Mind the Gap is a new murder mystery by Jim McCann that promises to be one of the best.
The first victim of this story is Ellis Peterssen. Somebody attacked her on a train platform, leaving her in a coma. That somebody, as McCann helpfully tells us, has been named within the first issue.
And the curious part about this book is the amount of information given to us in McCann’s own voice. The final pages of the issue, which will apparently be a running feature called “Filling in the Gap,” are basically a chance for McCann to draw guide the reader in exactly the direction he wants. He tells us that we’ve met the attacker within these first pages and points out the timeline that had subtly been included in the background.
He makes a point to invoke Agatha Christie’s Ten Little Indians, but this is not a simple retelling of that story. There are ten corporeal figures on the retailer variant cover. The mention of Christie’s work seems to imply that there are more attacks on the way.
But the reader cannot have been expected to catch these things without McCann popping in to say, “Hey, look at this!” The subtleties of the timeline are just a little too subtle despite their importance to the story. And since this is a murder mystery, every single detail matters. While the author’s commentary is nice for making sure that the audience is catching everything he intended, it’s a bit of a storytelling short. It would have been a better display to tell the story in a way such that this last section was not needed.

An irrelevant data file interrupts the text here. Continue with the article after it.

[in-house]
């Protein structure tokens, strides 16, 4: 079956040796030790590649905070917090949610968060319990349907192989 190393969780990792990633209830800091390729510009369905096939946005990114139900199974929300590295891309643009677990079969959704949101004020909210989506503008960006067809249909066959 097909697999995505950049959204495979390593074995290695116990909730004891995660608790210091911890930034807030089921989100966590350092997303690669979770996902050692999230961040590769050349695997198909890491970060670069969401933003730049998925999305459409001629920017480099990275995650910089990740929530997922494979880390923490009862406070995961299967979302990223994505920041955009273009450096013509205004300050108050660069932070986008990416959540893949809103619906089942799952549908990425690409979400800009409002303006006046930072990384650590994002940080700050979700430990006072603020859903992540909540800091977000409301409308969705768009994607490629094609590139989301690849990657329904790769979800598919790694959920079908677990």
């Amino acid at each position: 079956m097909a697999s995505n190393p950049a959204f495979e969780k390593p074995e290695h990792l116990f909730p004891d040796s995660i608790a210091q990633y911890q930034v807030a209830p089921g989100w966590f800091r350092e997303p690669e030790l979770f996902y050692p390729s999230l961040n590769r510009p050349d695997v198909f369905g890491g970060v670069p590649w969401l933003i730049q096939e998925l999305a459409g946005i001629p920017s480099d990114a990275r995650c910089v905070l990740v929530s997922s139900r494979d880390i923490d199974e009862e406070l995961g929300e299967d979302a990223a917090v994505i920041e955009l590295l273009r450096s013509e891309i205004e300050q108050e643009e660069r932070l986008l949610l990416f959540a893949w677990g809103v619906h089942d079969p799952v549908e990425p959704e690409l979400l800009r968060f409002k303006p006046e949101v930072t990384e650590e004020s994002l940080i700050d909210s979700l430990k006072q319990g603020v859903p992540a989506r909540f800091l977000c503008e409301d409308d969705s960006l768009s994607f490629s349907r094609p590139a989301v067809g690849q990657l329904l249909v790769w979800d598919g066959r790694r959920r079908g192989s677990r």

But regardless, this a mystery with more layers than an onion. There are twists on every page and a new dimension to explore. Characters seem fully developed despite their appropriately cloudy intentions. When McCann says that nobody is above suspicion, he is right. There are compelling cases to be made for the guilt of several of the characters already.
The nicest thing about the art in this book is the intense amount of rendering provided by Sonia Oback. The lighting in every scene is fully developed, even if some parts of the story seem shinier than they need to be. Some panels place the camera at awkward angles. It is nice that there is a variety of perspectives, but some of the cropping leaves less-than ideal compositions. Still, the anatomy and expressions of the characters fully bring out the drama of the story.
The best readers leave the reader with enough clues to interest while leaving the truth completely obscured. This 46-page first issue succeeds at just that.